Let’s write down the answers to these five factors every time we feel the need for something sweet. This allows us to find out who or what exactly is the trigger for our desire. Assume that everything varies except for the time of day. So we now know that our desire is time-dependent. Of course, we can not change the time – but we can change our actions around this time period. We have to come up with a plan that we can follow instead. Hence, it would be an option to set an alarm clock at that time and treat yourself to a little walk or chat in the office. It won’t be that easy. Some days we postpone our plan because there is too much to do. Other days, we simply forget it and then have the desire for a sweet pastry again. But on the days we follow the plan, we will feel better in the evening. Habits once established as such are not that easy to change. But we’ll see that after some time our plan is established as a habit too and the walk or chat happens automatically without thinking.
This model can help us a little to change our bad habits. It won’t be easy, we don’t need to fool ourselves. We have to hang in there because it is doable.
Developing New Habits
Not only can we change old habits, but we can also develop new ones. Let’s take sport as an example. Scientists found out that a lot of people do sports because they feel good afterward. If we bestir ourselves to do sports regularly for a while, our brain establishes this activity as a habit. In the beginning, it is still a complex task for our brain cells. We have to change our clothes, put on some sports shoes, go out, put one foot in front of the other, set the right speed, watch out for obstacles, and breathe properly to avoid side stitches. After some time, all this has gone into flesh and we do not have to think much about it. We automatically put on our running shoes when they are standing in front of our bed. Our brain reacts to this, as it expects to receive a good feeling as a reward. Now, it has become a habit.
Healthy Eating Habits in our Everyday Life
In our everyday life, it’s not always easy to keep our habits healthy. That’s why I’d like to share with you some of my personal tips for incorporating healthy eating habits into our fast-paced everyday life: Some of you will now nod in agreement as I say that there are days when it’s difficult to live balanced and healthy due to time restrictions. When I know I’m going to have that time, I pre-cook several meals. What do we have a freezer for? With the next few dishes simply cook one or two more servings and then store them in the freezer. Now we are at least armed with healthy food that only needs to be defrosted and warmed up.
When it should go fast, I have baked vegetables. Dice vegetables, season them with herbs and drizzle them with oil, and put them in the oven. The half-hour cooking time can be wonderfully used for other activities. The same with one-pots. Put everything into a pot, turn on the stove and your food is ready in a couple of minutes. If you are in a hurry, you can also use frozen vegetables or legumes from jars.
Also, concepts like “Hello Fresh“*, “Marley Spoon“* or “Kochhaus“* are a great way to save time. Here you will not only find great, creative recipes, but also the required ingredients in appropriate quantities. Order quickly on the internet, have it delivered, and cook in 30 minutes. I voluntarily make unpaid and honest endorsements, because I like the idea behind them. It’s great that it also gives “beginners” the opportunity to cook quickly, deliciously, and healthy.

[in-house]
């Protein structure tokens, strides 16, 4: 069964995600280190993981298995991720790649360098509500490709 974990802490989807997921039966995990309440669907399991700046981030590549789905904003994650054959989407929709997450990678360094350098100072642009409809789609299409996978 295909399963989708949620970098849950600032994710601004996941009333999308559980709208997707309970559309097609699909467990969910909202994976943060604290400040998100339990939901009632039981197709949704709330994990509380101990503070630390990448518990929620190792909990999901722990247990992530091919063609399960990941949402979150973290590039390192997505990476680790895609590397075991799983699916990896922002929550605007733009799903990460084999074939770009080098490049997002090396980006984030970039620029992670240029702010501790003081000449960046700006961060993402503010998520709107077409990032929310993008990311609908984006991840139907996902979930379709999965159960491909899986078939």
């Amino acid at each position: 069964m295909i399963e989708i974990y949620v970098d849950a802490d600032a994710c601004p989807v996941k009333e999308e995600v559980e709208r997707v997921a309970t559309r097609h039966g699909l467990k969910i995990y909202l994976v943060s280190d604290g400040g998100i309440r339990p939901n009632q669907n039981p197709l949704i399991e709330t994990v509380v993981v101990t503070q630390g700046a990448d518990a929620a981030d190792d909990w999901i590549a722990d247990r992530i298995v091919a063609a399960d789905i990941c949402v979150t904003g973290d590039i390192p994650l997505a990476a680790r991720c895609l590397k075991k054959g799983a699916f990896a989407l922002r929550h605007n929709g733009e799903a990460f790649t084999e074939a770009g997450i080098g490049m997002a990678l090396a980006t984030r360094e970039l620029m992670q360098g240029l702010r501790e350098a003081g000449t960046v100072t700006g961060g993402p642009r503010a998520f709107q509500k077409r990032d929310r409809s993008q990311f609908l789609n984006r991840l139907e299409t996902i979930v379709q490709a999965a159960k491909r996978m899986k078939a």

*unpaid because of brand naming advertising
What about Sweets?
Sweets are an enormous temptation that many people cannot resist. Personally, I developed a simple trick for myself: as a general rule, I no longer buy sweets in order to keep them out of reach so that in times of cravings I grab healthier alternatives instead. Now, I simply have no desire for them anymore. Speaking of shopping: Here good and bad habits can settle. Supermarkets are a challenge for mental strength. In order to get to the healthy, tasty fruits and vegetables, you have to first make it through the candy department before you’re led to the supposedly healthy fruit yogurts. And when you finally make it to the checkout, you have to stand in the queue next to other tactically set up treats and wait there. Unfortunately, I do not present you with a secret recipe that will make you immune to all these mean marketing tricks. But repeated healthy shopping behavior in combination with discipline and patience will eventually make you ignore those eye-catchers.
Here are some tips to start with:
- Never go shopping while hungry! This way you will end up with so many more items than you wanted in your shopping cart.
- Stick to a strict shopping list! Only the items that are on your list, may be added to your cart.
- Visit your local weekly market! This offers many fresh and regional foods. A great side effect is that there are usually no other temptations.
Maybe you can even think of a few tricks yourself?! Send them my way! 🙂
Thanks, dear Habits!
Habits are our constant companions. We can be thankful for them because they help make our life easier. Our habits ensure that processes are automated and saved. Good as well as bad behavioral patterns establish themselves unconsciously. Fortunately, they can also be changed. This is often easier said than done, but small challenges make life just so exciting and so worth living. So show your habits, who’s the boss!